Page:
Wilmington, Delaware Hotels, Resorts & Hotel Accommodations

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Wilmington Delaware hotels, resorts & accommodations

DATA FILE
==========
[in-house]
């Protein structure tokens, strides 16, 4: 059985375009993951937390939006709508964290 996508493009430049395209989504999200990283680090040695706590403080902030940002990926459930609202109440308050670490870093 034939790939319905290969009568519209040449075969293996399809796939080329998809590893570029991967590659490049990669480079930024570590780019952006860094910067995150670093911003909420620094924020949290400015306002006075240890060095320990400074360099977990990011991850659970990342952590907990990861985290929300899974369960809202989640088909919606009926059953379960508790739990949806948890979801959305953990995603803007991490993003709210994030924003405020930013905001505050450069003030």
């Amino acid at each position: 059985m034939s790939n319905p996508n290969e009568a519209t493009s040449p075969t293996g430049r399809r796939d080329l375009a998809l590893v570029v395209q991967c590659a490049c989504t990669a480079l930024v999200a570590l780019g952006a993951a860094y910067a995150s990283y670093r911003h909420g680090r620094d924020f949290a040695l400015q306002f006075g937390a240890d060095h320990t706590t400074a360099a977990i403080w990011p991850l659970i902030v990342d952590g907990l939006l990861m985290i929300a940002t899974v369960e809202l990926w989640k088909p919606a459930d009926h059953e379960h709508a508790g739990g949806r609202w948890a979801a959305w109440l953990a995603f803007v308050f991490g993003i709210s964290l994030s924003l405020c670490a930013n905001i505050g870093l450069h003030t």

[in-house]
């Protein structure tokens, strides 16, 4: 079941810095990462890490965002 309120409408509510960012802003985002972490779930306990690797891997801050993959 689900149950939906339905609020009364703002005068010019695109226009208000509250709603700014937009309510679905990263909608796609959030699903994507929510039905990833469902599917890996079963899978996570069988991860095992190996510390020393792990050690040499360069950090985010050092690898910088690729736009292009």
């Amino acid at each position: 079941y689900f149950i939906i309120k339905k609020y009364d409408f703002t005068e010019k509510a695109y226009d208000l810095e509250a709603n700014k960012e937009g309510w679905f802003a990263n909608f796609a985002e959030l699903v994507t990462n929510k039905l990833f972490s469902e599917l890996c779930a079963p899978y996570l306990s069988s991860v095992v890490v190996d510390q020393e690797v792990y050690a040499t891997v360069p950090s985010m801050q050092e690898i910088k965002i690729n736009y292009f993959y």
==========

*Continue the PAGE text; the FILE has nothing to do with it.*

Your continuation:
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WILMINGTON may not be the most compelling place in America, but this medium-sized city can make for a refreshing break from the tourist trail: not only does it boast the excellent Delaware Art Museum and some pretty waterside parks, but the surrounding Brandywine Valley holds the manor homes and gardens (and factories) of the du Ponts, all open to the public and providing an inside look at the First State's First Family and America's de facto aristocracy. If you arrive in Wilmington by train, on the Amtrak line between New York and Washington, you'll pull in to the quirky 1907 terracotta station on the somewhat dangerous and run-down south side of the city. From here, the two main streets, Market and King, run north for about a mile to the Brandywine River. Their partly pedestrianized lengths hold a standard array of stores and other small businesses, as well as a handful of restored eighteenth-century rowhouses clustered around the Georgian Old Town Hall , 512 Market St (March-Dec Tues-Fri noon-4pm, Sat 10am-4pm; free), now a small museum of local history. The faceless gray monoliths that tower over the cityscape house the headquarters of hundreds of national companies. A short walk north of the downtown commercial district, at the top end of Market Street, Brandywine Park comes as a welcome relief from the concrete pavement, with its grassy knolls lining both banks of the Brandywine River. In the residential districts to the north are some of the city's oldest and most elegant houses, many dating from the Revolutionary War, when Wilmington's flour mills fed the American forces. The nearby Delaware Art Museum , 2301 Kentmere Parkway (Tues & Thurs- Sat 9am-4pm, Wed 9am-9pm, Sun 10am-4pm; free; ), has a good range of works by American painters like Thomas Eakins, Winslow Homer and Edward Hopper, as well as a comprehensive collection of English Pre-Raphaelite painting and drawing. Most of Wilmington's surprising number of important colonial sites are hidden away amid the decrepit and heavily industrialized waterfront to the east of downtown. A poorly signposted "Historic Wilmington" loop stops first at the foot of Seventh Street, where a small monument marks the site of Delaware's first European colony, Fort Christina , set up by Swedish settlers in 1638. Nearby, at 606 Church St, the Hendrickson House Museum and Old Swedes Church (Mon-Sat 10am-4pm; free) is one of the oldest houses of worship in the US, built in 1690 and still retaining its impressive black walnut pulpit. The downtown CVB at 100 W 10th St (Mon-Sat 9am-5pm; tel 302/652-4088 or 1-800/489-6664, ) has walking and driving tour maps and practical information. Few people choose to spend a night in Wilmington, but if you do, the standard hotel and motel chains exist, or you can shell out $309 on a night at the splendidly ornate Hotel du Pont , 100 W 11th St (tel 302/594-3100 or 1-800/441-9019, ; $250+). For eating , the excellent Waterworks Café , 16th and French streets in Brandywine Park (tel 302/652-6022), is classy (and pricey), or you can scout around the happening Trolley Square area northwest of downtown, where Kelly's Logan House , 1701 Delaware Ave (tel 302/652-9493), serves tasty burgers and other pub fare in a pleasant garden setting. OTHER POPULAR DESTINATIONS IN DELAWARE
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